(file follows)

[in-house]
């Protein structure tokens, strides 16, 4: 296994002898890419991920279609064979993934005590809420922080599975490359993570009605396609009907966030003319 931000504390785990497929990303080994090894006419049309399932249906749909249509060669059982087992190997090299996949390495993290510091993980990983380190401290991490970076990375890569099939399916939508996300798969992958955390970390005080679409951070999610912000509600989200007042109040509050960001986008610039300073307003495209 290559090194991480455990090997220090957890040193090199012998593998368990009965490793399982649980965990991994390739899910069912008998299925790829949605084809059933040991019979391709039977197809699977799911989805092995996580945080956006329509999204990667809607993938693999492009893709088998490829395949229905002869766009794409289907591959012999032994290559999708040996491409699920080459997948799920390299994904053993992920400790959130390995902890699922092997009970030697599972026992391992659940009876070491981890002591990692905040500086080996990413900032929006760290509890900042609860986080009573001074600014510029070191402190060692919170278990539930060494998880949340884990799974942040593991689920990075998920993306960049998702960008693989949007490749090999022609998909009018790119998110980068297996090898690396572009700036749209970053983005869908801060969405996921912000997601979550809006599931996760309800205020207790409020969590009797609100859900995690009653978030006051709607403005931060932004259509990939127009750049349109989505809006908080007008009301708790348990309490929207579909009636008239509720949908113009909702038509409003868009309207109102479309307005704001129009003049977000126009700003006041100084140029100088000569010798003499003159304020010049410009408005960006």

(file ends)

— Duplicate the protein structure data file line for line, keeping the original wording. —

[in-house]
């Protein structure tokens, strides 16, 4: 296994002898890419991920279609064979993934005590809420922080599975490359993570009605396609009907966030003319 931000504390785990497929990303080994090894006419049309399932249906749909249509060669059982087992190997090299996949390495993290510091993980990983380190401290991490970076990375890569099939399916939508996300798969992958955390970390005080679409951070999610912000509600989200007042109040509050960001986008610039300073307003495209 290559090194991480455990090997220090957890040193090199012998593998368990009965490793399982649980965990991994390739899910069912008998299925790829949605084809059933040991019979391709039977197809699977799911989805092995996580945080956006329509999204990667809607993938693999492009893709088998490829395949229905002869766009794409289907591959012999032994290559999708040996491409699920080459997948799920390299994904053993992920400790959130390995902890699922092997009970030697599972026992391992659940009876070491981890002591990692905040500086080996990413900032929006760290509890900042609860986080009573001074600014510029070191402190060692919170278990539930060494998880949340884990799974942040593991689920990075998920993306960049998702960008693989949007490749090999022609998909009018790119998110980068297996090898690396572009700036749209970053983005869908801060969405996921912000997601979550809006599931996760309800205020207790409020969590009797609100859900995690009653978030006051709607403005931060932004259509990939127009750049349109989505809006908080007008009301708790348990309490929207579909009636008239509720949908113009909702038509409003868009309207109102479309307005704001129009003049977000126009700003006041100084140029100088000569010798003499003159304020010049410009408005960006």